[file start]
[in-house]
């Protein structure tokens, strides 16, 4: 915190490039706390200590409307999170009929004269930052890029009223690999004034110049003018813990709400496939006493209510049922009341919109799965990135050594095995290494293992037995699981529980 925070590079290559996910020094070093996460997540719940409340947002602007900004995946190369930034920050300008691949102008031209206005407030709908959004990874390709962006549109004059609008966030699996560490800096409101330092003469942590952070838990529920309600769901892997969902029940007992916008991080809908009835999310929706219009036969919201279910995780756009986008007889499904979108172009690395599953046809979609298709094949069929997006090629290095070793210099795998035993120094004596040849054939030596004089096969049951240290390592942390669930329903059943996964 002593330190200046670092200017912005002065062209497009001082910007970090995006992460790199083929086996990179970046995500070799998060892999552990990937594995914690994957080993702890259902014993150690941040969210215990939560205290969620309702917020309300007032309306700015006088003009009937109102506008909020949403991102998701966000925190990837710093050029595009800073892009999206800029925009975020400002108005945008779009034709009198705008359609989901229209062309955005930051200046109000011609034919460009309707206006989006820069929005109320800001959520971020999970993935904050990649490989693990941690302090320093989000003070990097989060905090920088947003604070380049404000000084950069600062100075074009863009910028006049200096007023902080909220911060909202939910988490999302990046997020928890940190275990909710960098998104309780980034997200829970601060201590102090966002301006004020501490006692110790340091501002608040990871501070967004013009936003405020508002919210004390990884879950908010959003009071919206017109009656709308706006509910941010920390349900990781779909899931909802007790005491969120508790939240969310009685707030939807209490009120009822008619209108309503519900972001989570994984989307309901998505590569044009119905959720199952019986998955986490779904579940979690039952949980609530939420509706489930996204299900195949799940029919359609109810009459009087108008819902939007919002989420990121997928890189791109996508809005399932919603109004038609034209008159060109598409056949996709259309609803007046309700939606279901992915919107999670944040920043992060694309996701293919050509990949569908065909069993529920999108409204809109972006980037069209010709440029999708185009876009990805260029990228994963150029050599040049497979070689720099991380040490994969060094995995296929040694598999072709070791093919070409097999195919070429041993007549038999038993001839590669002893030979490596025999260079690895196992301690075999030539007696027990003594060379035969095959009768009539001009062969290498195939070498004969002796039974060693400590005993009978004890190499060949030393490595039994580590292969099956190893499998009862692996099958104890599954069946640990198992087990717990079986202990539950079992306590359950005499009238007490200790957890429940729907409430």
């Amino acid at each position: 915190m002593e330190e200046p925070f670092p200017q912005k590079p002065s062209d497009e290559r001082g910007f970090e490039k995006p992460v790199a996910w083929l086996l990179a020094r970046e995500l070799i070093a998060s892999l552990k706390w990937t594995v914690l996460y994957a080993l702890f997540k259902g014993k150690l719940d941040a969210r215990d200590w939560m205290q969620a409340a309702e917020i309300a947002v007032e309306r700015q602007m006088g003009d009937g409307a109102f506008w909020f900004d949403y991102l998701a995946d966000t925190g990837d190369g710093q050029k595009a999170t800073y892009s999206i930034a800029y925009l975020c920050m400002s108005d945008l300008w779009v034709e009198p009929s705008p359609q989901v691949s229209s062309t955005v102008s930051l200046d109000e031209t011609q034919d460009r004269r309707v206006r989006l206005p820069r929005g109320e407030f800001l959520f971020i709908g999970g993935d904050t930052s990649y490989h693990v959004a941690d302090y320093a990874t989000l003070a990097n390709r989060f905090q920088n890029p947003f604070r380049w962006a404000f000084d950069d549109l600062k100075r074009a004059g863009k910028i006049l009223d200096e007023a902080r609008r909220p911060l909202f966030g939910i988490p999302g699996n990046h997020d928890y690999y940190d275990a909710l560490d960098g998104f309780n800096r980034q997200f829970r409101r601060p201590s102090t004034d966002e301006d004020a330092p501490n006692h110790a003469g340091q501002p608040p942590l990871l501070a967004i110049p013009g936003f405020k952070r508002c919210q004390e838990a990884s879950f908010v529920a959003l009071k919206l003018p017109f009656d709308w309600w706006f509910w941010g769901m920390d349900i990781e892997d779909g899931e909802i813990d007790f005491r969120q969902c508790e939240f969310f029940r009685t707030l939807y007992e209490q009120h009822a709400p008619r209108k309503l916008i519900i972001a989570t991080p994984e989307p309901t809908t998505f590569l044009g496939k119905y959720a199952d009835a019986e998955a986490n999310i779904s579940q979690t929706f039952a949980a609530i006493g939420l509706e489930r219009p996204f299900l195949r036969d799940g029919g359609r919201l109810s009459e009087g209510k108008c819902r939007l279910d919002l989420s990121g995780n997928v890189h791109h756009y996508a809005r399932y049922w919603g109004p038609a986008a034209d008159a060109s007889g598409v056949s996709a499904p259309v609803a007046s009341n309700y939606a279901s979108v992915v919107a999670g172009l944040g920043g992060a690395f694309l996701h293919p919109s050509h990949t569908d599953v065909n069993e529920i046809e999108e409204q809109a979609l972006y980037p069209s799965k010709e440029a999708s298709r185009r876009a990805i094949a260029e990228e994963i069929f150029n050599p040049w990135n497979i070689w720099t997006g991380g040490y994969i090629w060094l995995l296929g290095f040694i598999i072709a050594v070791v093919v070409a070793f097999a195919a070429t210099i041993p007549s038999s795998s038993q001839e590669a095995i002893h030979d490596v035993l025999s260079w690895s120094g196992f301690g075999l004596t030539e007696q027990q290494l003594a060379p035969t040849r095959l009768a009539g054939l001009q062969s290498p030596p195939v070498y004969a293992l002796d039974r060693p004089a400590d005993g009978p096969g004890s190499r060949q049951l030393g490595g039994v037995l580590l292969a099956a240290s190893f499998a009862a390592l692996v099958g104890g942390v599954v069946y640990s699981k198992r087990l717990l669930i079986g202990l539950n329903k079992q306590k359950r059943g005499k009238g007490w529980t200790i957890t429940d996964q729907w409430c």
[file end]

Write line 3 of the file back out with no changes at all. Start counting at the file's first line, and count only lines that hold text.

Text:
């Amino acid at each position: 915190m002593e330190e200046p925070f670092p200017q912005k590079p002065s062209d497009e290559r001082g910007f970090e490039k995006p992460v790199a996910w083929l086996l990179a020094r970046e995500l070799i070093a998060s892999l552990k706390w990937t594995v914690l996460y994957a080993l702890f997540k259902g014993k150690l719940d941040a969210r215990d200590w939560m205290q969620a409340a309702e917020i309300a947002v007032e309306r700015q602007m006088g003009d009937g409307a109102f506008w909020f900004d949403y991102l998701a995946d966000t925190g990837d190369g710093q050029k595009a999170t800073y892009s999206i930034a800029y925009l975020c920050m400002s108005d945008l300008w779009v034709e009198p009929s705008p359609q989901v691949s229209s062309t955005v102008s930051l200046d109000e031209t011609q034919d460009r004269r309707v206006r989006l206005p820069r929005g109320e407030f800001l959520f971020i709908g999970g993935d904050t930052s990649y490989h693990v959004a941690d302090y320093a990874t989000l003070a990097n390709r989060f905090q920088n890029p947003f604070r380049w962006a404000f000084d950069d549109l600062k100075r074009a004059g863009k910028i006049l009223d200096e007023a902080r609008r909220p911060l909202f966030g939910i988490p999302g699996n990046h997020d928890y690999y940190d275990a909710l560490d960098g998104f309780n800096r980034q997200f829970r409101r601060p201590s102090t004034d966002e301006d004020a330092p501490n006692h110790a003469g340091q501002p608040p942590l990871l501070a967004i110049p013009g936003f405020k952070r508002c919210q004390e838990a990884s879950f908010v529920a959003l009071k919206l003018p017109f009656d709308w309600w706006f509910w941010g769901m920390d349900i990781e892997d779909g899931e909802i813990d007790f005491r969120q969902c508790e939240f969310f029940r009685t707030l939807y007992e209490q009120h009822a709400p008619r209108k309503l916008i519900i972001a989570t991080p994984e989307p309901t809908t998505f590569l044009g496939k119905y959720a199952d009835a019986e998955a986490n999310i779904s579940q979690t929706f039952a949980a609530i006493g939420l509706e489930r219009p996204f299900l195949r036969d799940g029919g359609r919201l109810s009459e009087g209510k108008c819902r939007l279910d919002l989420s990121g995780n997928v890189h791109h756009y996508a809005r399932y049922w919603g109004p038609a986008a034209d008159a060109s007889g598409v056949s996709a499904p259309v609803a007046s009341n309700y939606a279901s979108v992915v919107a999670g172009l944040g920043g992060a690395f694309l996701h293919p919109s050509h990949t569908d599953v065909n069993e529920i046809e999108e409204q809109a979609l972006y980037p069209s799965k010709e440029a999708s298709r185009r876009a990805i094949a260029e990228e994963i069929f150029n050599p040049w990135n497979i070689w720099t997006g991380g040490y994969i090629w060094l995995l296929g290095f040694i598999i072709a050594v070791v093919v070409a070793f097999a195919a070429t210099i041993p007549s038999s795998s038993q001839e590669a095995i002893h030979d490596v035993l025999s260079w690895s120094g196992f301690g075999l004596t030539e007696q027990q290494l003594a060379p035969t040849r095959l009768a009539g054939l001009q062969s290498p030596p195939v070498y004969a293992l002796d039974r060693p004089a400590d005993g009978p096969g004890s190499r060949q049951l030393g490595g039994v037995l580590l292969a099956a240290s190893f499998a009862a390592l692996v099958g104890g942390v599954v069946y640990s699981k198992r087990l717990l669930i079986g202990l539950n329903k079992q306590k359950r059943g005499k009238g007490w529980t200790i957890t429940d996964q729907w409430c």